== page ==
Harassment can rear its ugly head in any workplace.
And the harassment can take many forms.
Let’s take a deeper look into the issue of workplace harassment.
What is workplace harassment?
A person who is the victim of workplace harassment is the target of pervasive, unwanted conduct based on a protected trait. This could be based on the employee’s gender, race, ethnic background, religion, sexual orientation, gender, age, pregnancy, or disability, for example.
What are some examples of workplace harassment?
Here are some examples of conduct that may be considered harassment:
- Racial harassment: Making inappropriate jokes or comments about a person’s race.
- Religious harassment: Repeatedly asking inappropriate questions about an individual’s religious practices.
- Age-related harassment: Inappropriate name-calling at work, based on an individual’s age. Employees age 40 or older are protected against age discrimination.
What are some examples of sexual harassment?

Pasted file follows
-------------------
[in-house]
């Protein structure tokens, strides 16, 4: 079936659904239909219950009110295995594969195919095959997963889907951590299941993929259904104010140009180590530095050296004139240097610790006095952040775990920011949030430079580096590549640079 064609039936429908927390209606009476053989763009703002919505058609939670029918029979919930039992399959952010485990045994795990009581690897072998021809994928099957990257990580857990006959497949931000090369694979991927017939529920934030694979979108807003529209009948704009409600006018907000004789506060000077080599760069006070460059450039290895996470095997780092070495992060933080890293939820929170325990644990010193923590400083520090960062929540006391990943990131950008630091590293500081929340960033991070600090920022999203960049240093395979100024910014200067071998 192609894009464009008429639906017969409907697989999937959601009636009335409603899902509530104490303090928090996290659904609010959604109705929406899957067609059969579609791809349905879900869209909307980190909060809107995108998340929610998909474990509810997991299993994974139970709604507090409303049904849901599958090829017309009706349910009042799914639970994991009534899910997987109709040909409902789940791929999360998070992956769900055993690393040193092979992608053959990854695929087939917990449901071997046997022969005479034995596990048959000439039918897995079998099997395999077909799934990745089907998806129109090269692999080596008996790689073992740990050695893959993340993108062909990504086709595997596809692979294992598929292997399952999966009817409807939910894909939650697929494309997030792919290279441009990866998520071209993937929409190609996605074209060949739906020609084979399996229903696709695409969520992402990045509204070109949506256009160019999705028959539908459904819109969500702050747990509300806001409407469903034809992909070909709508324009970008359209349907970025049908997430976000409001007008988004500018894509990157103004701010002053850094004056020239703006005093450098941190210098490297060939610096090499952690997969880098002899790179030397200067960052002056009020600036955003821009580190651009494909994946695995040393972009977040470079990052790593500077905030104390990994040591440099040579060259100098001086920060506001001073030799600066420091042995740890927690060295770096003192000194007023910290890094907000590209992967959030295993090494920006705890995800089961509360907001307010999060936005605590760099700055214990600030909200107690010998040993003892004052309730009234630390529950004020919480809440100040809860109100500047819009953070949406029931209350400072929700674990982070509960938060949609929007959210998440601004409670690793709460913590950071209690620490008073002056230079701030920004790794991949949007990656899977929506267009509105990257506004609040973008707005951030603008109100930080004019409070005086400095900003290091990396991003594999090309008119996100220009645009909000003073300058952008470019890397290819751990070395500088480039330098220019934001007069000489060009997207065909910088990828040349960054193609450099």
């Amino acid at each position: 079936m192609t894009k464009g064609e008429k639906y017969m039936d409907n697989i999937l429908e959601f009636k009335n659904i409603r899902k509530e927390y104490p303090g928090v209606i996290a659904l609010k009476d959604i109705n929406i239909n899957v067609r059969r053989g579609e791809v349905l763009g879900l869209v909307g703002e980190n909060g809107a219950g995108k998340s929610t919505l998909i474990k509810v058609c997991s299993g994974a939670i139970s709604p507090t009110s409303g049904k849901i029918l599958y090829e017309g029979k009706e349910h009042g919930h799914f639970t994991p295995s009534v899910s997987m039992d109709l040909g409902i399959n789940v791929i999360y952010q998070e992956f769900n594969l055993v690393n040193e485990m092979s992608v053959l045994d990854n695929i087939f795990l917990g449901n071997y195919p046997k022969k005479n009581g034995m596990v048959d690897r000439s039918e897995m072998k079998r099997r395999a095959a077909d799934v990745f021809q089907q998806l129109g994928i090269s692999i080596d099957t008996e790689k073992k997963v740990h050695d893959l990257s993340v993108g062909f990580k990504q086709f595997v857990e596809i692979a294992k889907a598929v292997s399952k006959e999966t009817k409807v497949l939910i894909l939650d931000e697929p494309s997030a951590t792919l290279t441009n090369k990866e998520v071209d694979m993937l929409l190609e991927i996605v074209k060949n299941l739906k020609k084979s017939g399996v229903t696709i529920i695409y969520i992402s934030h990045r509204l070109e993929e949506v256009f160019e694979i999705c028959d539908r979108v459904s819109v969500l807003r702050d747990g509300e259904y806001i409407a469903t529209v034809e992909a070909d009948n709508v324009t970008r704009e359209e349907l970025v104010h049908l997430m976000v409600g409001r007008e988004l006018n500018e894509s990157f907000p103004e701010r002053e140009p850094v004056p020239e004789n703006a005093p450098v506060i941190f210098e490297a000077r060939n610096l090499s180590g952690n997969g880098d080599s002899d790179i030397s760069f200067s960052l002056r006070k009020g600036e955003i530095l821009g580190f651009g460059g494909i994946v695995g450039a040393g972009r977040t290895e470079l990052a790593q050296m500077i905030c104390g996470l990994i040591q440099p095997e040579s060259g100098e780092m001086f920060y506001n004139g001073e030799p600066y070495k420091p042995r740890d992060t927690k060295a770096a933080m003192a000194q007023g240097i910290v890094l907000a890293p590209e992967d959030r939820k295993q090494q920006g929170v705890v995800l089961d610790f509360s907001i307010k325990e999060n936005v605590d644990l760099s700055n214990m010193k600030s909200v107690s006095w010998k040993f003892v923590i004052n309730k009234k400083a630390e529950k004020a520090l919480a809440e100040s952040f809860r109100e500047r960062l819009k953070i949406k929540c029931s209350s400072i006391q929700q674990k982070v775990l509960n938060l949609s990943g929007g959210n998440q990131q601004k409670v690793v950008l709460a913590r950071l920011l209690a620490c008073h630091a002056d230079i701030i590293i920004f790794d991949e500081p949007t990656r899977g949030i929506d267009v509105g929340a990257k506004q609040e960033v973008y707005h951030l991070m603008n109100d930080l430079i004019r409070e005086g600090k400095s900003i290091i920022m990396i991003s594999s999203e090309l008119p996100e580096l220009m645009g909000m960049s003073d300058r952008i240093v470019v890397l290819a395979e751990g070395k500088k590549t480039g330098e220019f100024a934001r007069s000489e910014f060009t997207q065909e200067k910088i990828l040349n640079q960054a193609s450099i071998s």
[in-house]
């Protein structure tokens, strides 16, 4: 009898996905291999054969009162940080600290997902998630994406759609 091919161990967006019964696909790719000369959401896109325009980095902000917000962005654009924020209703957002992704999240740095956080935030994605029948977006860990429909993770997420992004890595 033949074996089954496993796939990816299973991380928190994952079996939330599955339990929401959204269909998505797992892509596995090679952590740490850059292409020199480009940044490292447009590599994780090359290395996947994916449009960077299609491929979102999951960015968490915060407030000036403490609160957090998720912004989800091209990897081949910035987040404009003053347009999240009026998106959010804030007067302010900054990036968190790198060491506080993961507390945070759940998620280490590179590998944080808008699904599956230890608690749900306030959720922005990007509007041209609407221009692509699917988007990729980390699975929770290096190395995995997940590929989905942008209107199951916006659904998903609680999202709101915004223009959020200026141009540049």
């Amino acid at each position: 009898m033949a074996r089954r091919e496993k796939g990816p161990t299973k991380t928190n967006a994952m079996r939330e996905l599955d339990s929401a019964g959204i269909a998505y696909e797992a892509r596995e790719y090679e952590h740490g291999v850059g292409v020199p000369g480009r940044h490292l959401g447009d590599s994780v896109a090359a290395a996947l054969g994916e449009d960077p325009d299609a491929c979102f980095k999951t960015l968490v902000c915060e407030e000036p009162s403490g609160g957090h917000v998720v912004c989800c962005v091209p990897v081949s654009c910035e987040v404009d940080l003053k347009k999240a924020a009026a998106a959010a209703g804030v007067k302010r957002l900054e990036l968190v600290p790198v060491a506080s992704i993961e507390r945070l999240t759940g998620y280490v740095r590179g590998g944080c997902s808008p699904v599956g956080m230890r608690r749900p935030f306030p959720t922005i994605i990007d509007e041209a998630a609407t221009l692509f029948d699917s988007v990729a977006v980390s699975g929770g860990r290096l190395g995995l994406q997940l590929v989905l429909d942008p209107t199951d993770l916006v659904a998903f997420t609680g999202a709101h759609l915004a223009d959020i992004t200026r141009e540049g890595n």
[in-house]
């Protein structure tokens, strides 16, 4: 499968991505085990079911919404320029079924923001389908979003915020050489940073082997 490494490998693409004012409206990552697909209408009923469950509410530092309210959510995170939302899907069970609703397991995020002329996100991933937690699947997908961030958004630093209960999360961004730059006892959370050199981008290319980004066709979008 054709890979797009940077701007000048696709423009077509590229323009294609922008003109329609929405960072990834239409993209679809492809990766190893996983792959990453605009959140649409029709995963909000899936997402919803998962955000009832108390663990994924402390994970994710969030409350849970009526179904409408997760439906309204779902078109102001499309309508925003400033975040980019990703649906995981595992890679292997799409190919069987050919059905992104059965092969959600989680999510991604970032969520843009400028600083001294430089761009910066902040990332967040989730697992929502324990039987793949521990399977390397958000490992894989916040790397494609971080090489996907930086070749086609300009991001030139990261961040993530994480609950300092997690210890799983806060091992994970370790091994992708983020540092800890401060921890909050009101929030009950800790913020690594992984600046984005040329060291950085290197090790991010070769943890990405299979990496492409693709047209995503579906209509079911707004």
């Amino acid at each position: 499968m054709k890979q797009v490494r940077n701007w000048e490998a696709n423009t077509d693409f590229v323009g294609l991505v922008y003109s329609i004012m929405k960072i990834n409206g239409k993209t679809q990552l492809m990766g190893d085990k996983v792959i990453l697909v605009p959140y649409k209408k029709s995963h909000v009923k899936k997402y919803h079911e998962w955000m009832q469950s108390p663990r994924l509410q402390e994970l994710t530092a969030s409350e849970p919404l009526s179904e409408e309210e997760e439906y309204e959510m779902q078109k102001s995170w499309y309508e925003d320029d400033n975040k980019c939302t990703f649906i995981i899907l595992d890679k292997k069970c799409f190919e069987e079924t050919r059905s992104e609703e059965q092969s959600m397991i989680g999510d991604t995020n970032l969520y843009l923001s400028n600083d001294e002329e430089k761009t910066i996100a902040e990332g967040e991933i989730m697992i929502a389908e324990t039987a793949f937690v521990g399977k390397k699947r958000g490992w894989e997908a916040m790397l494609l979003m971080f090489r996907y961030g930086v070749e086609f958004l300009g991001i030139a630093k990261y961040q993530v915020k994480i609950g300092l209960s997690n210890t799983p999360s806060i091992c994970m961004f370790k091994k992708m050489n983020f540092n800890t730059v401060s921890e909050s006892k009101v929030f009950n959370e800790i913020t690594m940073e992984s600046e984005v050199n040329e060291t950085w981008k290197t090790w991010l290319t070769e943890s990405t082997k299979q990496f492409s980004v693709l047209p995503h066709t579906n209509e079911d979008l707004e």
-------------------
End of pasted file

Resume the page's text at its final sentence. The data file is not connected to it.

A variety of actions and conduct may be considered sexual harassment:
- Making offensive or sexual comments about an employee’s body
- Repeatedly asking a co-worker out on a date
- Repeatedly touching or hugging a co-worker
- Promising an advancement at work in exchange for sexual favors
When should I seek help?
Many victims of harassment choose to report the behavior, and often this stops it.
But sometimes, managers, supervisors, and other leaders do little or nothing to stop the harassment. At this point, victims may wish to speak to an employment law attorney.
Remember: Workplace harassment based on race, religion, sexual orientation, gender, disability, age, pregnancy – or inclusion in another protected class – is illegal.
If you are a federal employee who has experienced harassment on the job, talk to a federal employment law attorney to learn about your legal options.